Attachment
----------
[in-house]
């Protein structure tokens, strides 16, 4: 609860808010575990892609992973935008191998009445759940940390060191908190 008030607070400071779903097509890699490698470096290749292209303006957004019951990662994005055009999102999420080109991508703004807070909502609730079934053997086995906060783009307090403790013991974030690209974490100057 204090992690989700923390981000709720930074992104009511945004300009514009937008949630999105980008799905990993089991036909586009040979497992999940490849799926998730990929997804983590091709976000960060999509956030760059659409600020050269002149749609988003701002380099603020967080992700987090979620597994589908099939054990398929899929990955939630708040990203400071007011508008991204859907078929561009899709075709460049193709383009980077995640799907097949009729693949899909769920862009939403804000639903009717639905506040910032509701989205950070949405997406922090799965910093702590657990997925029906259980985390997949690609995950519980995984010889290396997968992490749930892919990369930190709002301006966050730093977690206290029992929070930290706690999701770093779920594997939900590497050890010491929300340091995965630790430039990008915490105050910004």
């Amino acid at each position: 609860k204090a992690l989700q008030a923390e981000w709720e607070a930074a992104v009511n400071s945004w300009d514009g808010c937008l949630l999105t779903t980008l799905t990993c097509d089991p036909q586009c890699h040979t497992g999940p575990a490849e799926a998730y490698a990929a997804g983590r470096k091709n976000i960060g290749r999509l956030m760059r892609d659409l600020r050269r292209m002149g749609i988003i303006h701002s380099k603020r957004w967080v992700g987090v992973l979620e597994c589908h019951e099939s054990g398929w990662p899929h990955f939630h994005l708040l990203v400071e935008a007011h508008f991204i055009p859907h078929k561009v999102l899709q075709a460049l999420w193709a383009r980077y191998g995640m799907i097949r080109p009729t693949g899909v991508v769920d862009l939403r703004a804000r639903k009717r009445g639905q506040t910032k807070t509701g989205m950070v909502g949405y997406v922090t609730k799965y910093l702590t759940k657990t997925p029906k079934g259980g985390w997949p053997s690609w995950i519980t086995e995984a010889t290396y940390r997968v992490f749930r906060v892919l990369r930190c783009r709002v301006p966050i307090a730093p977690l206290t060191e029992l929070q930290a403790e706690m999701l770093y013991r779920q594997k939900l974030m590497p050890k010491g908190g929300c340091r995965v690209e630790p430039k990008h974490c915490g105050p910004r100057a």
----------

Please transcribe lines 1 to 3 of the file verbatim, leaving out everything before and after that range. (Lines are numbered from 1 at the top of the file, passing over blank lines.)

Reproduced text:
[in-house]
């Protein structure tokens, strides 16, 4: 609860808010575990892609992973935008191998009445759940940390060191908190 008030607070400071779903097509890699490698470096290749292209303006957004019951990662994005055009999102999420080109991508703004807070909502609730079934053997086995906060783009307090403790013991974030690209974490100057 204090992690989700923390981000709720930074992104009511945004300009514009937008949630999105980008799905990993089991036909586009040979497992999940490849799926998730990929997804983590091709976000960060999509956030760059659409600020050269002149749609988003701002380099603020967080992700987090979620597994589908099939054990398929899929990955939630708040990203400071007011508008991204859907078929561009899709075709460049193709383009980077995640799907097949009729693949899909769920862009939403804000639903009717639905506040910032509701989205950070949405997406922090799965910093702590657990997925029906259980985390997949690609995950519980995984010889290396997968992490749930892919990369930190709002301006966050730093977690206290029992929070930290706690999701770093779920594997939900590497050890010491929300340091995965630790430039990008915490105050910004």
């Amino acid at each position: 609860k204090a992690l989700q008030a923390e981000w709720e607070a930074a992104v009511n400071s945004w300009d514009g808010c937008l949630l999105t779903t980008l799905t990993c097509d089991p036909q586009c890699h040979t497992g999940p575990a490849e799926a998730y490698a990929a997804g983590r470096k091709n976000i960060g290749r999509l956030m760059r892609d659409l600020r050269r292209m002149g749609i988003i303006h701002s380099k603020r957004w967080v992700g987090v992973l979620e597994c589908h019951e099939s054990g398929w990662p899929h990955f939630h994005l708040l990203v400071e935008a007011h508008f991204i055009p859907h078929k561009v999102l899709q075709a460049l999420w193709a383009r980077y191998g995640m799907i097949r080109p009729t693949g899909v991508v769920d862009l939403r703004a804000r639903k009717r009445g639905q506040t910032k807070t509701g989205m950070v909502g949405y997406v922090t609730k799965y910093l702590t759940k657990t997925p029906k079934g259980g985390w997949p053997s690609w995950i519980t086995e995984a010889t290396y940390r997968v992490f749930r906060v892919l990369r930190c783009r709002v301006p966050i307090a730093p977690l206290t060191e029992l929070q930290a403790e706690m999701l770093y013991r779920q594997k939900l974030m590497p050890k010491g908190g929300c340091r995965v690209e630790p430039k990008h974490c915490g105050p910004r100057a």